Friday, May 26, 2006

FBI and Congress

This all stinks to high heaven.

I think we're seeing the White House trying to rough up the Congress with (very credible) threats of investigation and arrest for corruption.

There's a few issues muddying the waters. There's the factual question of did Rep. Jefferson commit the crimes the FBI says he did? So far, the evidence looks pretty darn strong that he did. The results of that will be decided in court.

There's the problem of the Congress being unwilling to police its members using the structures and procedures created for that purpose. On this point, Mark Klieman is right - the Democrats have to do something drastic to force the Rethugs' hand on their "give 'em a pass" perversion of the process.

There's the problem of the FBI, never an organization noted for its adherance to democratic proprieties, busting into the offices of a sitting congress critter in the middle of the day. In their favor is the warrant. It may be shown that they had exhausted all other reasonable means for obtaining necessary evidence. The point is we don't know the legitimacy of their act, but we do know that it is a very bad precedent for an executive police bureau to go after people in other governmental branches without extreme extenuating circumstances. They may exist, but that case hasn't been made.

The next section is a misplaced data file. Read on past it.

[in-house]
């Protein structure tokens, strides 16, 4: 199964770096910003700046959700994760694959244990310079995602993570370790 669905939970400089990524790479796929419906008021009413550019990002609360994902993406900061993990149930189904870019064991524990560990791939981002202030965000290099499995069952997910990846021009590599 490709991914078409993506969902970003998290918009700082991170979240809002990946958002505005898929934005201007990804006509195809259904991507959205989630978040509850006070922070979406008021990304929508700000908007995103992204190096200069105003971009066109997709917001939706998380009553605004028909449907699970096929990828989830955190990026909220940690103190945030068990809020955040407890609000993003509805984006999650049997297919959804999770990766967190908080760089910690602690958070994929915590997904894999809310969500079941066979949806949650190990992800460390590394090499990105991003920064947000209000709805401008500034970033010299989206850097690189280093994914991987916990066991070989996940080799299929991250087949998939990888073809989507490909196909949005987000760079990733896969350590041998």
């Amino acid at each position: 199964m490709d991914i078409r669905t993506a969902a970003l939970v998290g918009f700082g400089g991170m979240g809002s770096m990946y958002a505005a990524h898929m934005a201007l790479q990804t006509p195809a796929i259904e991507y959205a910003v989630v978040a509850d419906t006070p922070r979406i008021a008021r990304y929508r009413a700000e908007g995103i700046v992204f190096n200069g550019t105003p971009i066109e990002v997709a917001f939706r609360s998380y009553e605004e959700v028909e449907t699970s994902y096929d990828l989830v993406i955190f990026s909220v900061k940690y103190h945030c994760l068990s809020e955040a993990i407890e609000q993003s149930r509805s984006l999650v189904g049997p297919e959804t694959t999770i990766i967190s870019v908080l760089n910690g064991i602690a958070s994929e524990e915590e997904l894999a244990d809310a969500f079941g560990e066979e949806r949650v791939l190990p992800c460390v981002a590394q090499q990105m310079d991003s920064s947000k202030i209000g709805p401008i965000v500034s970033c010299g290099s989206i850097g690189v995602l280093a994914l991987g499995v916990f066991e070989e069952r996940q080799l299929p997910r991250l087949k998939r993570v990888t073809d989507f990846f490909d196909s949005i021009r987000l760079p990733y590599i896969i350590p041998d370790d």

There is the problem of timing and targets. Rep. Jefferson is a black Democrat. He is being subjected to a level of search and seizure that Rep. Cunningham, a white, Rethug lackey, was not. Why, of all the corruption probes going on, was this person targeted, guilty or not? Maximizing political embarrassment for the Dems.

Finally, there is the leak of Hastert's participation, however tangential, in some investigation. That was a bully tactic, plain and simple. Was it ordered by the WH, or did the FBI do this bit of intimidation on its own? Both are equally bad prospects. While I'd love to see Hastert bounced out of there, I don't want him gone so badly that I'll approve of the FBI bullying legislators.

Rep. Jefferson needs to step down now to deal with the corruption charges, and he needs to not demean himself or the nation by claiming this is racially motivated. Period.

The FBI does not need its powers expanded, and they should not be rewarded for invading the Capitol. They have to prove that they had no other recourse in this case, and even then the choice of target and the timing of the raid remain suspect.

I'm agreeing with Mark Kleiman on this one - unless the Congress (and that means the Dems) get off their asses and enforce their own discipline, they will get no support when they try to fend off the assault of the exective branch for political purposes.

If the Dems do take back one or both houses in teh November election, I think you can expect more raids for less cause by the FBI.


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